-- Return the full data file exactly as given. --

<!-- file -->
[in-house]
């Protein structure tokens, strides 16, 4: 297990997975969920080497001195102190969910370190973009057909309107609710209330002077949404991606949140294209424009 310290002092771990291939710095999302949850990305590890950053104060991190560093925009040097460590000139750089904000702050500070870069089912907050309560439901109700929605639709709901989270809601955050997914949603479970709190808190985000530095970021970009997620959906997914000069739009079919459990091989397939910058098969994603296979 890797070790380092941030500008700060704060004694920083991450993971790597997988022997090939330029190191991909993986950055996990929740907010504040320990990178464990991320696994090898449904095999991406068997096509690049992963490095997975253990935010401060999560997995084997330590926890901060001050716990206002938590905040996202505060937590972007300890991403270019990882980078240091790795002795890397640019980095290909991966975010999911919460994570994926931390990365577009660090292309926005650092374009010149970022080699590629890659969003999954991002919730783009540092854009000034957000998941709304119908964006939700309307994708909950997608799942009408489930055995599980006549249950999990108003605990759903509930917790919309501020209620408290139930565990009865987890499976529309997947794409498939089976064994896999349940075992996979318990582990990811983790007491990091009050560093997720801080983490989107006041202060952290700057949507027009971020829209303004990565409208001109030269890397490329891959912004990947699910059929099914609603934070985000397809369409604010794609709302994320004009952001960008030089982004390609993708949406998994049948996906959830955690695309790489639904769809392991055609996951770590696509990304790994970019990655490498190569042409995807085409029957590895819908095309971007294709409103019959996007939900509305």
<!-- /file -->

[in-house]
């Protein structure tokens, strides 16, 4: 297990997975969920080497001195102190969910370190973009057909309107609710209330002077949404991606949140294209424009 310290002092771990291939710095999302949850990305590890950053104060991190560093925009040097460590000139750089904000702050500070870069089912907050309560439901109700929605639709709901989270809601955050997914949603479970709190808190985000530095970021970009997620959906997914000069739009079919459990091989397939910058098969994603296979 890797070790380092941030500008700060704060004694920083991450993971790597997988022997090939330029190191991909993986950055996990929740907010504040320990990178464990991320696994090898449904095999991406068997096509690049992963490095997975253990935010401060999560997995084997330590926890901060001050716990206002938590905040996202505060937590972007300890991403270019990882980078240091790795002795890397640019980095290909991966975010999911919460994570994926931390990365577009660090292309926005650092374009010149970022080699590629890659969003999954991002919730783009540092854009000034957000998941709304119908964006939700309307994708909950997608799942009408489930055995599980006549249950999990108003605990759903509930917790919309501020209620408290139930565990009865987890499976529309997947794409498939089976064994896999349940075992996979318990582990990811983790007491990091009050560093997720801080983490989107006041202060952290700057949507027009971020829209303004990565409208001109030269890397490329891959912004990947699910059929099914609603934070985000397809369409604010794609709302994320004009952001960008030089982004390609993708949406998994049948996906959830955690695309790489639904769809392991055609996951770590696509990304790994970019990655490498190569042409995807085409029957590895819908095309971007294709409103019959996007939900509305």